6751 Procedural Requirements & 3520 Penalty Mitigation

6751 Procedural Requirements & 3520 Penalty Mitigation

IRC 6751 Procedural Requirements & 3520 Penalty 

IRC 6751 Procedural Requirements & 3520 Penalty Mitigation: There is an old (and wise) idiom that says — hope springs eternal. And, with the way the world has been for the past year or two, anything that involves thinking positive — is a good thing. But, in the land of international tax law — it should be taken with a grain of salt. This is especially true in the dangerous world of the IRS and Form 3520 penalties. which are oftentimes automatically assessed and electronically generated. When a Taxpayer gets a CP15 Notice, the path of the least resistance for the Taxpayer is most often to try and show reasonable cause to abate the penalty. Instead of going this route, some less experienced attorneys recommend to their clients to let the CP15 Notice lapse — and then hinge all of their hopes and dreams for penalty abatement on Internal Revenue Code Section 6751 — which is neither specifically tailored for Form 3520 assessable penalties nor even applicable when the penalty is electronically assessed and meets the requirements of 6751(a) — which is commonplace for most 3520 penalties. In general, showing Reasonable Cause from the outset is the most effective method for abating Form 3520 penalties and/or setting the Taxpayer on the right path to eliminate or reduce 3520 penalties at a later stage if necessary. It should be noted that Taxpayers can still make a FOIA request re IRC 6751, while still proving Reasonable Cause — they are not mutually exclusive of one another — but the timing of the FOIA request must also be considered in light of post-reasonable cause submission protocols.

Let’s take a look of how the Internal Revenue Code section 6751 procedural requirements work.

IRC 6751 Procedural Requirements

When your entire legal argument hinges on a procedural issue — you need to find a new position — unless that is all you have left to go on. And usually this is not the case when a Taxpayer even has an inkling of a Reasonable Cause argument. IRC 6751 is a procedural issue argument that may or may not even apply to a  person’s 3520 penalty — depending on how the penalty was issued (individual person vs electronic assessment). 

Let’s tiptoe through the landmines together:

26 U.S. Code § 6751 – Procedural requirements

(a) Computation of penalty included in notice

The Secretary shall include with each notice of penalty under this title information with respect to the name of the penalty, the section of this title under which the penalty is imposed, and a computation of the penalty.

What does this Mean?

It means that in order for the Internal Revenue Service to issue a penalty, the taxpayer must be aware of the:

      • name of the penalty,

      • the code section, and

      • how it was computed. 

Most of the time, taxpayers receive a form 3520 notice on a CP15 Letter, and the CP15 notice is a standard boilerplate form that meets all of the elements under 6751(a).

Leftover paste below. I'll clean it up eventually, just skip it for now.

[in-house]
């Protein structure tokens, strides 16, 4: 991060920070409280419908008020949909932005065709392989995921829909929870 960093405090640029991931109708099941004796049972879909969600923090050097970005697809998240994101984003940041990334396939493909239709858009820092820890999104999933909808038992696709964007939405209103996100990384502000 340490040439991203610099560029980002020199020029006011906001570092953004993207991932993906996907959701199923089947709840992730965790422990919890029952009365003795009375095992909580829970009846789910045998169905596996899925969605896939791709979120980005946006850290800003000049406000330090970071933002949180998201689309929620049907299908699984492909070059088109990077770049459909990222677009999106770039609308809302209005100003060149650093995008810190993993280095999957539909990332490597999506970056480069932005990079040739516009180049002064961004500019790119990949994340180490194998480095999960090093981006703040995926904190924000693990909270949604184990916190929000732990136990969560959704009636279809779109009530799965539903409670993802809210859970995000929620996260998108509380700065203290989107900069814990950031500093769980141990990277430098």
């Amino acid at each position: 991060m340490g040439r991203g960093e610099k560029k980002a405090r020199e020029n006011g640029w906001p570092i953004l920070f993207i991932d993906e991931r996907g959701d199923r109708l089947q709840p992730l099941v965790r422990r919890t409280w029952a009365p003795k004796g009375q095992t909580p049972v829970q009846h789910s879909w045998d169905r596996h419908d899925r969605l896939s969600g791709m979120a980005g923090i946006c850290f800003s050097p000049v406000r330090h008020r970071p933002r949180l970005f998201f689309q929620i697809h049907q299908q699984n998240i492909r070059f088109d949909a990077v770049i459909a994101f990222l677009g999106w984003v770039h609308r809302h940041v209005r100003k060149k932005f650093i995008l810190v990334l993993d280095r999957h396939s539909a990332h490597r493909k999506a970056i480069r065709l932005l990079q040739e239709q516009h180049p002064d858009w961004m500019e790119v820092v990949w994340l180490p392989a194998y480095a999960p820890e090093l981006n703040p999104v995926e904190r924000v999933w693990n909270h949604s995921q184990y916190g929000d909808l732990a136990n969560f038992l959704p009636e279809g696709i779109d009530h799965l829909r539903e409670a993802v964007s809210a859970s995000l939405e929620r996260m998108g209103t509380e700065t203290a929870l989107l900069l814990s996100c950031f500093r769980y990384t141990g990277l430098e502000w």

(b) Approval of Assessment

      • (1) In general

        • No penalty under this title shall be assessed unless the initial determination of such assessment is personally approved (in writing) by the immediate supervisor of the individual making such determination or such higher-level official as the Secretary may designate.

      • (2) Exceptions

        • Paragraph (1) shall not apply to—

          • (A) any addition to tax under section 6651, 6654, or 6655; or

          • (B) any other penalty automatically calculated through electronic means.

(c) Penalties

      • For purposes of this section, the term “penalty” includes any addition to tax or any additional amount.

What does this Mean?

It means that the penalty cannot be issued unless it is personally approved in writing by the immediate supervisor of the person who made the determination. BUT, there is an exception to this rule — which is that if the penalty was calculated automatically through electronic means — than it is not required.

Form 3520 penalties are required to be approved by a supervisor/manager as required under section (b) (1).

Even if the penalty was not approved in writing, it is usually calculated automatically, based on:

      • Amount of Gift/Trust Distribution or Value; and

      • Length of noncompliance

Responding to a CP15 Notice

It is important to make sure the taxpayer timely responds to the CP15 notice.  If the taxpayer is going to let the time run out and go an alternative route based on a 6751 procedural issue, it is important that they have a firm strategy from the attorney with an understanding of the different steps and what other options for penalty mitigation they are giving up in the process. 

International Tax Law Specialist Team: Golding & Golding

Our firm specializes exclusively in international tax, and specifically IRS offshore disclosure, including help clients with late reporting of Forms 3520 and 3520-A and Form 3520 Penalty & Relief Procedures.

Contact our firm for assistance.